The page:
Contraindications for D3 Supplementation

If your kidneys are impaired do not supplement with vitamin D3 without your doctor’s oversight. Healthy kidneys contain vitamin D receptors and play an essential role in converting it into its active form. But when kidneys fail this ability is lost and calcium and phosphorus levels in blood can become dangerously high.

People diagnosed with hyperparathyroidism, sarcoidosis, TB or histoplasmosis should only take supplemental vitamin D with oversight by a physician. If you have been diagnosed with osteomalacia, osteopenia or osteoporosis you are advised to work with your physician to raise your vitamin D levels. Taking too high a dose of supplemental vitamin D3 (over 800 iu/day) may lead to more bone loss. Taking too much vitamin D can be as harmful to bones as too little. You can order a home test for vitamin D3 here:

 https://www.vitamindcouncil.org/about-vitamin-d/testing-for-vitamin-d/

Signs of Low Vitamin D Levels:

  • You are over 50- older skin makes much less Vitamin D than young skin.
  • You spend little time outdoors, wear sunscreen or live north of 37 degrees latitude
  • Bone pain
  • Muscle weakness
  • Chronic pain
  • Tiredness and reduced endurance
  • Constant respiratory problems
  • Depression
  • Psoriasis
  • Chronic infections
  • Chronic kidney disease
  • Sweaty head
  • Cardiovascular disease; congestive heart failure
  • Hypertension
  • Crankiness
  • Dark skin
  • 85% of us are likely to have lower than optimal Vitamin D levels

A Hair Mineral Analysis can give you an idea of the calcium mobilization in your body and expose your risks for potential heart attack or stroke. The HMA report will provide suggestions to reduce your risks, and is a valuable tool for learning the status of your overall health. http://hma.biri.org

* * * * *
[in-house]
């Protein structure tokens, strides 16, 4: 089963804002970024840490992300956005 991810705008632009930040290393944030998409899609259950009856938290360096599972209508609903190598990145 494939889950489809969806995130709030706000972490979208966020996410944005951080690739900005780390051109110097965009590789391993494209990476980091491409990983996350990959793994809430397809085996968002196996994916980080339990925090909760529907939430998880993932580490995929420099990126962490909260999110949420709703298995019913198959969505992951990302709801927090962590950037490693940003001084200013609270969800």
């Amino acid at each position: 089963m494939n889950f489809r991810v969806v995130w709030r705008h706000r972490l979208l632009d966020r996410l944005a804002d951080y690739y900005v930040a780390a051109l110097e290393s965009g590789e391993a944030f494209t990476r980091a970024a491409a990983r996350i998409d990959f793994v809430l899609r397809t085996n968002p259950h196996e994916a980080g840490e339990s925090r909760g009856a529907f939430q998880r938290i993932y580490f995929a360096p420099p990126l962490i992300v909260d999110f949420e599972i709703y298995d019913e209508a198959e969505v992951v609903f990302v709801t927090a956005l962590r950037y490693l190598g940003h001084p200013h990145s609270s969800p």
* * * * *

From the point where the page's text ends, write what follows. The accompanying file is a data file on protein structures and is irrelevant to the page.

Periodontal Disease Warning Signs

  • Red, swollen, or tender gums or other pain in the mouth
  • Bleeding while brushing, flossing, or eating hard food
  • Gums that are receding or pulling away from the teeth, causing the teeth to look longer than before
  • Loose or separating teeth
  • Abscesses– Pus between the gums and teeth
  • Sores in the mouth
  • Persistent bad breath
  • A change in the way the teeth fit together when one bites down
  • A change in the fit of partial dentures

A recent study published in the American Heart Association journal Circulation showed that people with presence of gum disease have increased risk for heart attack. In fact, they appear to be 49% more likely to have a heart attack than those without gum disease.

This is hypothesized to be due to bacteria in the mouth traveling to blood vessels leading to increased inflammation. Always inform your dentist of medications you are taking because they may have adverse effects that directly influence oral health.

To live as full and healthy a life as possible it is essential to pay close attention to the factors that you can control. Please don’t pretend all is well until you experience a permanently heart-damaging event. Take charge of your health today!

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Healthy Habits® is here to support you to stay vitally healthy in order to live your happiest and most satisfying life. Thank you for sharing our articles and information with your loved ones. We pride ourselves on being a quality resource for you and your family.

Vitamin D Supplementation Suggestions:

Age Daily Dosage
Below 5 35 units per pound per day
Age 5 – 10 2500 units
Adults 4000-5000 units
Pregnant Women 8000 units

 

References:

https://www.davita.com/kidney-disease/diet-and-nutrition/diet-basics/vitamin-d-and-chronic-kidney-disease/e/5326

http://www.dentistryiq.com/articles/2017/02/the-surprising-link-between-periodontal-disease-and-heart-health-what-dental-professionals-need-to-know.html

http://www.your-heart-health.com/en-US/heart-disease-facts/black-americans.html

http://www.your-heart-health.com/en-US/heart-disease-facts/hispanic-americans.html

http://circ.ahajournals.org/content/125/20/2520

https://www.ada.org/en/science-research/science-in-the-news/new-periodontal-disease-and-cardiovascular-disease

https://en.wikipedia.org/wiki/Hypervitaminosis_D

https://www.youtube.com/watch?v=iatYZxyoEkU